Destinations

Queensland pauses hotspot arrivals, warns hard border with NSW may last 10 more weeks

Queensland has paused all interstate hotspot arrivals for two weeks, but its hard border with NSW may last until at least the end of October.

From midday today until at least 8 September, those who have been in NSW, Victoria, the ACT or any other hotspots in the past 14 days will not be allowed to enter Queensland without an exemption.

This came not long after the state’s health department told ABC News that Queensland’s border would remain closed to NSW until it has vaccinated 70 per cent of its population.

“Queensland has been overwhelmed by new arrivals relocating to escape interstate lockdowns, placing huge pressure on our hotel quarantine system,” Premier Annastacia Palaszcuk said on Facebook.

“New arrivals and Queensland residents will have to reapply for a border pass. This is about keeping Queenslanders safe from the Delta variant.”

The Queensland government said its hotel quarantine spots were at capacity, “largely from interstate hotspot residents moving to Queensland”.

“With the continued escalation of outbreaks in New South Wales and Victoria, there has been an influx of people relocating to Queensland,” an update on the state’s COVID-19 dedicated website said.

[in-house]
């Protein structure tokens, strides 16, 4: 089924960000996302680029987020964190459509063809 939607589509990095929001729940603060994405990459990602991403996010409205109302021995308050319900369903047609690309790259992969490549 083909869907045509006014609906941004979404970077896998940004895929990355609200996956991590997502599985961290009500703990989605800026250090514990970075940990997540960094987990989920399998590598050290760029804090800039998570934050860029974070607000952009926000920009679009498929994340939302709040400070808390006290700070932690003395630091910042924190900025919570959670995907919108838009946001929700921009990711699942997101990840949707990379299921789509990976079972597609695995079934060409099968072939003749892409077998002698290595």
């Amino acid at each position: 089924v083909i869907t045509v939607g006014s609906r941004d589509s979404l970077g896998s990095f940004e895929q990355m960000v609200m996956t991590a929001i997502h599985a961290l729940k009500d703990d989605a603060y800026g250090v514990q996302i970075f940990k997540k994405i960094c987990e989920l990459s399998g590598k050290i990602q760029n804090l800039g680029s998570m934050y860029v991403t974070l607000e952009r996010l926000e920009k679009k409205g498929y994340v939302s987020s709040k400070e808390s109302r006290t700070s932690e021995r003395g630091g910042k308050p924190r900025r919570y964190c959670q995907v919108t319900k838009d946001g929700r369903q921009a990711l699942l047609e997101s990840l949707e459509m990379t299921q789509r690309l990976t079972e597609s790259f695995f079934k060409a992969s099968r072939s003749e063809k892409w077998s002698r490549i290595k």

“This, along with regular overseas arrivals, has placed extraordinary pressure on our hotel quarantine capacity.

“While we’ve accommodated them until now, we need to put a temporary two-week pause on relocating to Queensland, to ensure our hotel quarantine capacity is kept for those who need it most.”

Between 9 and 20 August, 2,750 border passes were granted for relocating to Queensland, including almost 2,000 in a single week.

Meanwhile, the end date for the state’s hard border closure with NSW now relies on Queensland’s vaccination numbers.

Queensland health estimates this could take around 10 weeks.

“This is based on the timeframe in which we hope to have 70 per cent of Queenslanders fully vaccinated against COVID-19,” a spokesperson for the health department told ABC News.

The announcement provided a devastating blow to businesses in the south of the state.

NSW Cross-border Commissioner James McTavish told the national broadcaster that Queensland’s response had been “heavy-handed”.

“We’ve represented very strongly to the Queensland government that we’d like to see a reinstated arrangement for border communities — not just for Tweed, but also further afield as well,” McTavish said.


Featured image source: YouTube/thepremier.qld.gov.au


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